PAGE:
These are well-made ascenders and perform much like the Petzl Ascension. All sharp edges have been removed. The attachment points are simple yet well-rounded holes in the shell; even so, I would consider their small radius too sharp for directly attaching sling ropes. They are probably acceptably rounded for webbing, but considering the proximity of the attachment points to the main rope, I would recommend using a small maillon for most attachments in order to reduce the risk of sling abrasion. The lower attachment hole could theoretically have the same safety problems as the one on Clog Version A. The upper rope attachment hole is located very close to the main rope. A carabiner through the upper oval attachment hole will probably drag on the main line.

This ascender has the same pit lip disadvantage as the Clog and other stamped frame ascenders, but the reinforcing should help prevent bending.

The rubber handle is comfortable enough for my large hands, but I don't climb by gripping ascenders at their handle. I think it is better to simply grasp the ascender from above and lift the ascender in the traditional manner. The safety is usable with one hand.

I'm not sure the extra holes are needed at the base - except for the Petzl Pompe, I've never found a real need for a second hole, but some people like them.

The markings for the rope capability are contradictory - the front of the left ascender indicates a rope range of 8≤Ø≤13 mm. while the rear markings on both ascenders indicate 10≤Ø≤13 mm.

The weight limit ("MAX 100kg") screened on the rear of each ascender can easily be less than the weight of a fully loaded caver. Although I know what this means, American courts may not, so I cannot recommend this ascender for heavier cavers or for expedition caving.


Versions B & C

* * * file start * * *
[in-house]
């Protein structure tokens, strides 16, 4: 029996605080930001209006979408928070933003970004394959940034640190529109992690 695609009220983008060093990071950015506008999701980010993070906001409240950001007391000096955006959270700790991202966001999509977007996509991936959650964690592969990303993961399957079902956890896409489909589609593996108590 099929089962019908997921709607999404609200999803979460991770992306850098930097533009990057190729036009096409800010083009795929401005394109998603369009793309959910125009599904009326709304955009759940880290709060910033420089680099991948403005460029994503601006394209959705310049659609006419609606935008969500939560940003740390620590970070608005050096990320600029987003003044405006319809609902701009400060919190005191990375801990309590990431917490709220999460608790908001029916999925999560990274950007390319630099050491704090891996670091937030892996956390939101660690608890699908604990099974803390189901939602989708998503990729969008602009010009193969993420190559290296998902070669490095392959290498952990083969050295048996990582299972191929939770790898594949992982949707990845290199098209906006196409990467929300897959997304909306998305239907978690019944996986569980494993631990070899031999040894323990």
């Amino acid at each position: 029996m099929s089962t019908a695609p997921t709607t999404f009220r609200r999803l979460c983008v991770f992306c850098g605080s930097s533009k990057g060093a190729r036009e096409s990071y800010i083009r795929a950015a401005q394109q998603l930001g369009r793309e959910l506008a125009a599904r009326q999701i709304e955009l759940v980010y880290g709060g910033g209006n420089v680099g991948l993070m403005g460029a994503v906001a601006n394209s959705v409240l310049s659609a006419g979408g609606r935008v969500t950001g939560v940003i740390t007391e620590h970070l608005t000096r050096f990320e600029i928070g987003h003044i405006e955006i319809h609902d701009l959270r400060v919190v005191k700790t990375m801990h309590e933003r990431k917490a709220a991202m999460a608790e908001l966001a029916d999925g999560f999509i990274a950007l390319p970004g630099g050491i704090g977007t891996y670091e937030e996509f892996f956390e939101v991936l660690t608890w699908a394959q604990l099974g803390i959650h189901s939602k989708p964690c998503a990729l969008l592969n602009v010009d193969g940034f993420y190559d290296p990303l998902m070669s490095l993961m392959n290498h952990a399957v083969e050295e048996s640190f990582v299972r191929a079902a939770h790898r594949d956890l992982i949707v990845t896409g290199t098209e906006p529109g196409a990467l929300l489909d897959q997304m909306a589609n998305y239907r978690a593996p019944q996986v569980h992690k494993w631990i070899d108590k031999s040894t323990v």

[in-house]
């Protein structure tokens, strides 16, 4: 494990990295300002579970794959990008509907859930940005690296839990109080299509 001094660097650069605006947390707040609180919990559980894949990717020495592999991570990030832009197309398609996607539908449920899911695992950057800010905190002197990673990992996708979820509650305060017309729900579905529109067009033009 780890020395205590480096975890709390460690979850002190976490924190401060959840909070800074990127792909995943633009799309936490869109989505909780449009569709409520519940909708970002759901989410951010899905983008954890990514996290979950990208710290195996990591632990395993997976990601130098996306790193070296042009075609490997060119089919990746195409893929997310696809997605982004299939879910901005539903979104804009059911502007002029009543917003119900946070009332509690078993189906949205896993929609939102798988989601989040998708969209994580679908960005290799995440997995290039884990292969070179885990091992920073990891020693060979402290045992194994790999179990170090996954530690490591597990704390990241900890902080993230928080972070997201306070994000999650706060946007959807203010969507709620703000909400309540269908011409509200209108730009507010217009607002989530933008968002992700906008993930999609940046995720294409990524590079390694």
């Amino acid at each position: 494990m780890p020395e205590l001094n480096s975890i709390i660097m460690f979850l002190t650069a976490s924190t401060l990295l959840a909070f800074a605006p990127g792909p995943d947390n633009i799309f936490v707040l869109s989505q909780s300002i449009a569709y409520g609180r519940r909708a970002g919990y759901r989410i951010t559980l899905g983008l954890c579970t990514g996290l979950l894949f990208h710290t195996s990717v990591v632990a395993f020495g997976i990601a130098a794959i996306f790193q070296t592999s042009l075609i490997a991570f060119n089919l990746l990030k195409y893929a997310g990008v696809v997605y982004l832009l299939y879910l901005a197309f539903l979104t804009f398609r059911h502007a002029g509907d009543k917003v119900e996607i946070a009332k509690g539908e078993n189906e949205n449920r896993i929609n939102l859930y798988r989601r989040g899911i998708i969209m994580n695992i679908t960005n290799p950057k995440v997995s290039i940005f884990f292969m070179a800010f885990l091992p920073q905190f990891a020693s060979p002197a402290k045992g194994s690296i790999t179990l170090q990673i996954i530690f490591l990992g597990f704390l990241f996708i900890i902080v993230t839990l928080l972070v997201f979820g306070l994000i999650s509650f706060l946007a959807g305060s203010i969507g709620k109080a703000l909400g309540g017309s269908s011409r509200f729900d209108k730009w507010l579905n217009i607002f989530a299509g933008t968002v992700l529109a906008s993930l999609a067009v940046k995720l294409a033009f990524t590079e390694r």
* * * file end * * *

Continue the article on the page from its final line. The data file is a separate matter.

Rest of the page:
(#2051 & 2056)

Front View: Closed Rear View: Closed
Front View: Closed
(Left: Version B, right: Version C)
Rear View: Closed
(Left: Version C, right: Version B)
 
Front View: Open for Rigging Rear View: Open for Rigging
Front View: Open for Rigging
(Left: Version B, right: Version C)
Rear View: Open for Rigging
(Left: Version C, right: Version B)

Technical Details

I acquired my SOB, Versions B & C from amazon.com in 2016. Amazon sold these under the name Leadrise® Outdoor Equipment.

Versions B & C are 192 mm. tall, 96 mm. wide, and 24 mm. thick, and weighs 214 g. The rope channel is 15 mm. wide. The cam radius increases from 38 to 56 mm. over an angle of 39°, giving a 29° cam angle. The tooth pattern is (4)(1S1.2S2.1S1)(4)(1S1)^4(4).

The front of ascenders are screened with "CE1282," an up-pointing arrow containing "UP," and "ROPE ¥8≤Ø≤13" (where ¥ represents two concentric circles) [The right ascender screening omits the "8"]. The rear of each ascender is screened with "SOB®," "EN12841:206 B," "L (LEFT USE)" on the left ascender and "R RIGHT USE" on the right, "FOR ROPE 10≤Ø≤13mm," [disagreeing with the front screening], "EN567," and "MAX 100kg." The cams have a cast SOB logo.

Comments

The main differences between these two versions and Version A are that (1) the reinforcing ribs stamped in the frame have different patterns, and (2) that the cam on Versions B & C are not painted. Version C has a painted cam safety while A & B do not. There are also slight differences in the markings.

The markings for the rope capability are contradictory - the front of the left ascender indicates a rope range of 8≤Ø≤13 mm. while the rear markings on both ascenders indicate 10≤Ø≤13 mm. This has to do with how the ascenders were certified to standards.

The weight limit ("MAX 100kg") screened on the rear of each ascender can easily be less than the weight of a fully loaded caver. Although I know what this means, American courts may not, so I cannot recommend this ascender for heavier cavers or for expedition caving.